Once upon a time in a wasteland of prick and sun, there were a few mangy cats that had to get lower and heavier to dwell in the realm of doom. There was Trent (one of the Whores of Tijuana) who commanded with his spellbinding throat, Zach (the Dali's Llama) who enchanted with the SG, Mike (a Hot Beat Pussy Fiend) who hit bottom, and Ian (of Ape Has Killed Ape) who put wood to skin. Joining them on a few jams of their quest was low-end Reeder (from the demigod Kyuss) & sex ranger Joe, aka Chuck E. Sleaze.
Their journey began when Zach went out into a desolate space and returned with these tunes (tuned two and a half steps lower than the normal hominid can hear).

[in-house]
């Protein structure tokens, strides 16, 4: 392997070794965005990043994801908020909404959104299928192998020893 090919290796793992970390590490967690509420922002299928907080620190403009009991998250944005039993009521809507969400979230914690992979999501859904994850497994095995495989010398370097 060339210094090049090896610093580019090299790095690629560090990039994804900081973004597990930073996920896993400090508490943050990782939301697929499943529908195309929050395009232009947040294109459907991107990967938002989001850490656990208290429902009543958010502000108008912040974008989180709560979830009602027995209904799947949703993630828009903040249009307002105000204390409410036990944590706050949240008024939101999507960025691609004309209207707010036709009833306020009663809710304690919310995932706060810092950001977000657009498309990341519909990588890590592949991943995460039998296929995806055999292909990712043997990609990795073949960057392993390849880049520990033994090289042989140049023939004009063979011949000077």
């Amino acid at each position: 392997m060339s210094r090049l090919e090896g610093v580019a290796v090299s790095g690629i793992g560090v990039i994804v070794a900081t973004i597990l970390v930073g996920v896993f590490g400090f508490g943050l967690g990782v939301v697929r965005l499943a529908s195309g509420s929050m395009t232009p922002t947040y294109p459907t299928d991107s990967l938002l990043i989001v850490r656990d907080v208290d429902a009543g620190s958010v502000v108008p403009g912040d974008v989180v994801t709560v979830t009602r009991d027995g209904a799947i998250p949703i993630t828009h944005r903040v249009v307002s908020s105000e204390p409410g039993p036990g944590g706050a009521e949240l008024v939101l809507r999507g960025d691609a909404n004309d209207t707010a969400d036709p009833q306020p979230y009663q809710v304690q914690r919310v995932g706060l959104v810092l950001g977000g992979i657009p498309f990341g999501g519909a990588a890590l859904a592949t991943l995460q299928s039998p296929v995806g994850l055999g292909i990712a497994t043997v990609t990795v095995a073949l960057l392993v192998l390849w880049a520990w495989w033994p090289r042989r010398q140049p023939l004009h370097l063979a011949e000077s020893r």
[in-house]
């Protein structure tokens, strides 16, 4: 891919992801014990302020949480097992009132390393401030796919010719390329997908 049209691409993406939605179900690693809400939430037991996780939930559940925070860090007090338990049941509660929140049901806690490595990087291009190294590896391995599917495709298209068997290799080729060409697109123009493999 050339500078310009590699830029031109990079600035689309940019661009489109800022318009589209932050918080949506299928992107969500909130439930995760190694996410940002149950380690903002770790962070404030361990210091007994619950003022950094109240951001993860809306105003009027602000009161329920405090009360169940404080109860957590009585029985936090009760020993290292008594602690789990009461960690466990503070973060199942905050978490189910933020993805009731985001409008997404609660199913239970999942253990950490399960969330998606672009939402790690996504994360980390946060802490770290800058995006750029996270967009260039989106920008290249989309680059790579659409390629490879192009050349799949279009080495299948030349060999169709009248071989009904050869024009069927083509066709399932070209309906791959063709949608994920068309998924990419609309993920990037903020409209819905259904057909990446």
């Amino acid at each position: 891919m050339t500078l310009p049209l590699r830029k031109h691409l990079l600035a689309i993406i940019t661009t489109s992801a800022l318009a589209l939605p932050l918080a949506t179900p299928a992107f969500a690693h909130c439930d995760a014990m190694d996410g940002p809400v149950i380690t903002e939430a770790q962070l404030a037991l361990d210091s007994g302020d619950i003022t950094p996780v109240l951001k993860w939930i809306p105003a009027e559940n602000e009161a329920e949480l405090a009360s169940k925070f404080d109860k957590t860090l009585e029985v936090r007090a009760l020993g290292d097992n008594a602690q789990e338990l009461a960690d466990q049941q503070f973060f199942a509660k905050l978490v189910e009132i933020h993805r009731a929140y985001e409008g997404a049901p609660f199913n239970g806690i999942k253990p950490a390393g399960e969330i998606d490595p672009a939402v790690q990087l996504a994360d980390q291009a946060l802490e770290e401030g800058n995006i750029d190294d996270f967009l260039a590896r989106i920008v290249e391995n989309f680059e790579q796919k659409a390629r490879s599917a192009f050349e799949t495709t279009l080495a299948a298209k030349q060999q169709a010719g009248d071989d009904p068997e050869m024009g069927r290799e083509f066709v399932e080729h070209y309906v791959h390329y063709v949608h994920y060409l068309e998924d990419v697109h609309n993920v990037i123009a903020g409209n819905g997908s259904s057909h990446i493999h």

Lore implies the songs reside in a dimension of ogres and wizards, witches, sand and snow, snakes and bitches with mange and dissatisfaction. Metaphors abound in words of the ordinary man's struggle to survive. A purple and green wintery Black Sabbath Land of Doom with yellow eyes.....and a smirk. With brush to paper, Sean "Skillit" McEleny brought her image to life. This is how the fun began!
We hope you enjoy your journey as much as we have. Thank you for taking the time to play.
Give Me Some Space
Trent Ramseyer - vocals, percussion · Zach Huskey - guitar, sometime vocals · Mike Jacobson - bass · Ian Dye - drums, percussion, backing vocals
*Scott Reeder - bass · ^Joe Dillon - guitar
"Warts And All" MP3 digital downloads are available for purchase through AMAZON, CD BABY, and iTunes